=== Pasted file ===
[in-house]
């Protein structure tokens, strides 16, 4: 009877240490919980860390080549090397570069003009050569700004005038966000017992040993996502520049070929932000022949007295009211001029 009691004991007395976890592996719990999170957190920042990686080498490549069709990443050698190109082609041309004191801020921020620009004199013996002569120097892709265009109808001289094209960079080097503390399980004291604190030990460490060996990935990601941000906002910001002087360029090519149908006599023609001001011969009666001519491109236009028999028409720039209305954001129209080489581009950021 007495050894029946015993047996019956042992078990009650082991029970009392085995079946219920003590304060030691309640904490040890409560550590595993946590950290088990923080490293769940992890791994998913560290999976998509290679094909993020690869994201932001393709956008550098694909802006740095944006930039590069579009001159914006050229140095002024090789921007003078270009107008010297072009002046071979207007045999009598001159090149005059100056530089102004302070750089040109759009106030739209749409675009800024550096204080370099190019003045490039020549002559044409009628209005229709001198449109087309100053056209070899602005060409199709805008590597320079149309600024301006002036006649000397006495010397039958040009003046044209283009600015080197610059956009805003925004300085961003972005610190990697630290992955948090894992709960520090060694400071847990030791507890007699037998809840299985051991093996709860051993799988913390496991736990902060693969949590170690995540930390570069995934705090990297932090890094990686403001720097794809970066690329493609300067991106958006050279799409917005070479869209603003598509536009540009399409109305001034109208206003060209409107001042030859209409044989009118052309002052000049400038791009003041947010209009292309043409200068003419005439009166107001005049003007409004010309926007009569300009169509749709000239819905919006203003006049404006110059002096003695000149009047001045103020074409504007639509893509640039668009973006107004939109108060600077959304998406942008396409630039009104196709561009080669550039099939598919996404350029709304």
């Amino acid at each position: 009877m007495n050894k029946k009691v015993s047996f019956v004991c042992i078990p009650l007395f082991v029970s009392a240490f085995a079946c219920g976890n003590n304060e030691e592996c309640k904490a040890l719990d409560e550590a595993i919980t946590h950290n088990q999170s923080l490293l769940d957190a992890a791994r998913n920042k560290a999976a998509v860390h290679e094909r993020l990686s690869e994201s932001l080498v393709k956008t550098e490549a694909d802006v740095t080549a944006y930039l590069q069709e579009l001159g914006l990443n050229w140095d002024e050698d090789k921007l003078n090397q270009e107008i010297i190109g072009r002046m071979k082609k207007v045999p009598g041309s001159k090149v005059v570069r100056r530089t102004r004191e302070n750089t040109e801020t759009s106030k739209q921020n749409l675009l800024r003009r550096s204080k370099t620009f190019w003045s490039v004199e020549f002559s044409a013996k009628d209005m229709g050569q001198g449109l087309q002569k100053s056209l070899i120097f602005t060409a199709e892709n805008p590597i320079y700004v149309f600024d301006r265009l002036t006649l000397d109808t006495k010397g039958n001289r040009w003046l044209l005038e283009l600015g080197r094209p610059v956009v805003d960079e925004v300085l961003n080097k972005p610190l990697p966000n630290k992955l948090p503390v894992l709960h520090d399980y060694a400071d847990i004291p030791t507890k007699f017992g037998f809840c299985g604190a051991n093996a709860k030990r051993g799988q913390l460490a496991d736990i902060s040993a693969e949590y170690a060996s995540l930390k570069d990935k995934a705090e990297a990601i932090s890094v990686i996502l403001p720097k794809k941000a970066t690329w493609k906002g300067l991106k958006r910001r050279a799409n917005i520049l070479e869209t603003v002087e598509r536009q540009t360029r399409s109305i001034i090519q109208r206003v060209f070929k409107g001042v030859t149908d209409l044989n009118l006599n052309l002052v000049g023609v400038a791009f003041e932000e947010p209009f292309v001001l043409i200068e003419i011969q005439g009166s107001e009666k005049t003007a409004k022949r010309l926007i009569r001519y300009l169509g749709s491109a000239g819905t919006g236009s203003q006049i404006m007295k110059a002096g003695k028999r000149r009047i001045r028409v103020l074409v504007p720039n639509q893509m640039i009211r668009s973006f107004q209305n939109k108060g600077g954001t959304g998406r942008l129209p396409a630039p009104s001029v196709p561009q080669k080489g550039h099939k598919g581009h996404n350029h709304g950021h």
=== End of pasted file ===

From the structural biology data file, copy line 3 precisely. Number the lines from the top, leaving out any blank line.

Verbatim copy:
């Amino acid at each position: 009877m007495n050894k029946k009691v015993s047996f019956v004991c042992i078990p009650l007395f082991v029970s009392a240490f085995a079946c219920g976890n003590n304060e030691e592996c309640k904490a040890l719990d409560e550590a595993i919980t946590h950290n088990q999170s923080l490293l769940d957190a992890a791994r998913n920042k560290a999976a998509v860390h290679e094909r993020l990686s690869e994201s932001l080498v393709k956008t550098e490549a694909d802006v740095t080549a944006y930039l590069q069709e579009l001159g914006l990443n050229w140095d002024e050698d090789k921007l003078n090397q270009e107008i010297i190109g072009r002046m071979k082609k207007v045999p009598g041309s001159k090149v005059v570069r100056r530089t102004r004191e302070n750089t040109e801020t759009s106030k739209q921020n749409l675009l800024r003009r550096s204080k370099t620009f190019w003045s490039v004199e020549f002559s044409a013996k009628d209005m229709g050569q001198g449109l087309q002569k100053s056209l070899i120097f602005t060409a199709e892709n805008p590597i320079y700004v149309f600024d301006r265009l002036t006649l000397d109808t006495k010397g039958n001289r040009w003046l044209l005038e283009l600015g080197r094209p610059v956009v805003d960079e925004v300085l961003n080097k972005p610190l990697p966000n630290k992955l948090p503390v894992l709960h520090d399980y060694a400071d847990i004291p030791t507890k007699f017992g037998f809840c299985g604190a051991n093996a709860k030990r051993g799988q913390l460490a496991d736990i902060s040993a693969e949590y170690a060996s995540l930390k570069d990935k995934a705090e990297a990601i932090s890094v990686i996502l403001p720097k794809k941000a970066t690329w493609k906002g300067l991106k958006r910001r050279a799409n917005i520049l070479e869209t603003v002087e598509r536009q540009t360029r399409s109305i001034i090519q109208r206003v060209f070929k409107g001042v030859t149908d209409l044989n009118l006599n052309l002052v000049g023609v400038a791009f003041e932000e947010p209009f292309v001001l043409i200068e003419i011969q005439g009166s107001e009666k005049t003007a409004k022949r010309l926007i009569r001519y300009l169509g749709s491109a000239g819905t919006g236009s203003q006049i404006m007295k110059a002096g003695k028999r000149r009047i001045r028409v103020l074409v504007p720039n639509q893509m640039i009211r668009s973006f107004q209305n939109k108060g600077g954001t959304g998406r942008l129209p396409a630039p009104s001029v196709p561009q080669k080489g550039h099939k598919g581009h996404n350029h709304g950021h």